DaJuawn Wallace was taught to ensure that he was in a safe, well-lit area before pulling over his car for a presumed traffic stop.
Now the Detroit native, a student at Saginaw Valley State University, is facing a felony charge of fleeing and eluding for putting that lesson into practice, MLive reports.
It was around 2 a.m. in mid-February. Wallace had gone to pick up medicine for his girlfriend when he saw a police car turn on its lights and sirens to indicate a stop.
"I live in Detroit, and I know some people who were robbed by fake police officers," Wallace told MLive. "I was taught to find a well-lit area to pull over in."
So the 24-year-old, who is enrolled in a master’s program for health administration, drove another 1.5 miles up the road to pull over in a Sam’s Club parking lot.
“I was not speeding up, turning off my lights or trying to get away,” the young man insisted. Dash-cam video shows the student with his hand out the window signaling to police. Wallace said he was trying to indicate that he was going to pull over in the parking lot.
The Saginaw County Prosecutor’s Office, however, doesn’t see it that way.
According to the report, Saginaw Valley State University Police Officer Leon Wilson said that he stopped Wallace because the vehicle fit the description of a car that he saw driving on a sidewalk on campus.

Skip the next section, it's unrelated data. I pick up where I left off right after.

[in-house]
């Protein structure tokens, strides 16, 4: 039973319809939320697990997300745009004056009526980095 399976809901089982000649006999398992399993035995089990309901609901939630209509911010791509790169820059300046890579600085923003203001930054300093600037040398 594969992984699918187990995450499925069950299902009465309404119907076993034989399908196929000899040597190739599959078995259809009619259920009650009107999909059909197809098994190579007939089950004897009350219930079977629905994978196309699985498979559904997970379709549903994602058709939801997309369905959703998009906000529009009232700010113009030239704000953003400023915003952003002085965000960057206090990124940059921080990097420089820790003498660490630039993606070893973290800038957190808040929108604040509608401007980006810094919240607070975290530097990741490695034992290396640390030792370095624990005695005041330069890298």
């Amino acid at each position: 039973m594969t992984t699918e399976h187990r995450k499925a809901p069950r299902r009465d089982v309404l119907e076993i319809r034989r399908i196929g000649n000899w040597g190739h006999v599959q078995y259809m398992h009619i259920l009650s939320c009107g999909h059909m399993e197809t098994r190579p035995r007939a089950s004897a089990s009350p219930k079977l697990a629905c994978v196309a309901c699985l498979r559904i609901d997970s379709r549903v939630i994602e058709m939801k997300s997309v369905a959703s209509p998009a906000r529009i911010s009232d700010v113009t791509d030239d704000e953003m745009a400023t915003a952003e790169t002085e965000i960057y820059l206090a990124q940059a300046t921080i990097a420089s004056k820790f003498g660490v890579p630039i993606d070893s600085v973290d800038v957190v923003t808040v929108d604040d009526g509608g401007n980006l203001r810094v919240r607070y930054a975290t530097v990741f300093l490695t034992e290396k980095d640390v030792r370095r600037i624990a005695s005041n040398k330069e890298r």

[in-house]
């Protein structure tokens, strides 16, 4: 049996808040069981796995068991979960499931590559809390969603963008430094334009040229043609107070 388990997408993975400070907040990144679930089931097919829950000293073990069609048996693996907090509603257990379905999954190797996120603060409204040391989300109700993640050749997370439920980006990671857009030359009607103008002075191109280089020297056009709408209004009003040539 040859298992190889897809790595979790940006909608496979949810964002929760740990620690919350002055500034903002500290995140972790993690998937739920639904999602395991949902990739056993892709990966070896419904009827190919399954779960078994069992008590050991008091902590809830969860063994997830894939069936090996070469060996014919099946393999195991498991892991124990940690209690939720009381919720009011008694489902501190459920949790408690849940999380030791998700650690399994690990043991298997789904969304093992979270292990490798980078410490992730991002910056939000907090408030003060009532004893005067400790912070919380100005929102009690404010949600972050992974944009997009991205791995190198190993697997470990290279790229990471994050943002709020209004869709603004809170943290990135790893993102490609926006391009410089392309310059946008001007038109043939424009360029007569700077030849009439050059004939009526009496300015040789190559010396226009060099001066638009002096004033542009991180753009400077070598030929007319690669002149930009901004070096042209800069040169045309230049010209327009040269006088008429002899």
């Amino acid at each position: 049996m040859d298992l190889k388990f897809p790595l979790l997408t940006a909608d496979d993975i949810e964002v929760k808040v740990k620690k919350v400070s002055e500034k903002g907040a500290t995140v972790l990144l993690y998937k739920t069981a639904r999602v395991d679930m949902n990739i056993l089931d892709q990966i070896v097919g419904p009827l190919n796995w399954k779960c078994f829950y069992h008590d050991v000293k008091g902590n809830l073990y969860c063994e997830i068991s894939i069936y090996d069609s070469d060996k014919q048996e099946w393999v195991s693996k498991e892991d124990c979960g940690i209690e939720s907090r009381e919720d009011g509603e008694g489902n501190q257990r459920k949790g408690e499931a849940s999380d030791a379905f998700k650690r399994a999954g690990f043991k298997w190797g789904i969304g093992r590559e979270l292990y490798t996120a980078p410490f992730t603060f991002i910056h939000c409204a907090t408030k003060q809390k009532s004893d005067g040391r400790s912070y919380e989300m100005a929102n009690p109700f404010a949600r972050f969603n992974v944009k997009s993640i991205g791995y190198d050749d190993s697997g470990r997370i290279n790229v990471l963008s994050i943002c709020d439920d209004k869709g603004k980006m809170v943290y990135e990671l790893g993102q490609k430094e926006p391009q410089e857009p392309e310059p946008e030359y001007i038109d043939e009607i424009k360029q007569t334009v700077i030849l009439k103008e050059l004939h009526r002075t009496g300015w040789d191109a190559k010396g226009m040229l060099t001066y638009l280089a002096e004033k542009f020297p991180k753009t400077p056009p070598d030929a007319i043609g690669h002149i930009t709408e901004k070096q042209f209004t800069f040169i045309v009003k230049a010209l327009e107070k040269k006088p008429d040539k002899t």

“I was uncertain about the make and the model of the vehicle, but this vehicle looked like the same color and was leaving the immediate area,” the campus police officer wrote.
Wilson claims that when he turned on his lights, Wallace continued driving at around 35 mph.
“The driver made no attempt to pull over and stop. I observed the driver stick his hands out of the window a couple of times. I did not see the driver throw anything from the vehicle, though it was dark and the road was poorly lit,” Wilson added in the report.
Once Wallace did pull over, he was charged with felony fleeing and eluding.
“I feel that if I was an older individual, it wouldn’t have been a problem,” Wallace said. “I feel like if I was of a different sex, they would’ve probably thought that I was just trying to find somewhere safe to pull into.”
Saginaw County Chief Prosecutor Christopher Boyd said that when an official police vehicle indicates for a motorist to pull over, the driver is obligated to stop.
“You don’t get a driver’s license and get to pick what rules you are going to follow and what rules you are not going to follow,” the prosecutor said.
Boyd acknowledged Wallace’s reasoning for not stopping and acknowledged that he was not driving fast, and thus offered to dismiss the felony charge in favor of a misdemeanor charge with a delayed sentence.
Wallace rejected the offer, refusing to settle for anything less than a dismissal of the charges.
“I’m very certain I can stay out of trouble for a year, but I question whether they think I can,” Wallace, who is supposed to graduate in May 2016, said. “Most people will say, ‘Fine, thank you for not sending me to jail.’ Well, that will be detrimental to me.”
“If I had to take a plea for a felony, I would be forced to resign my job, and I wouldn’t be able to get financial aid, and I wouldn’t be able to do anything with my degree. Even still with the misdemeanor,” he added. “I feel like I didn’t do anything wrong … I feel as if it’s a way to get me on papers.”
Read more at MLive.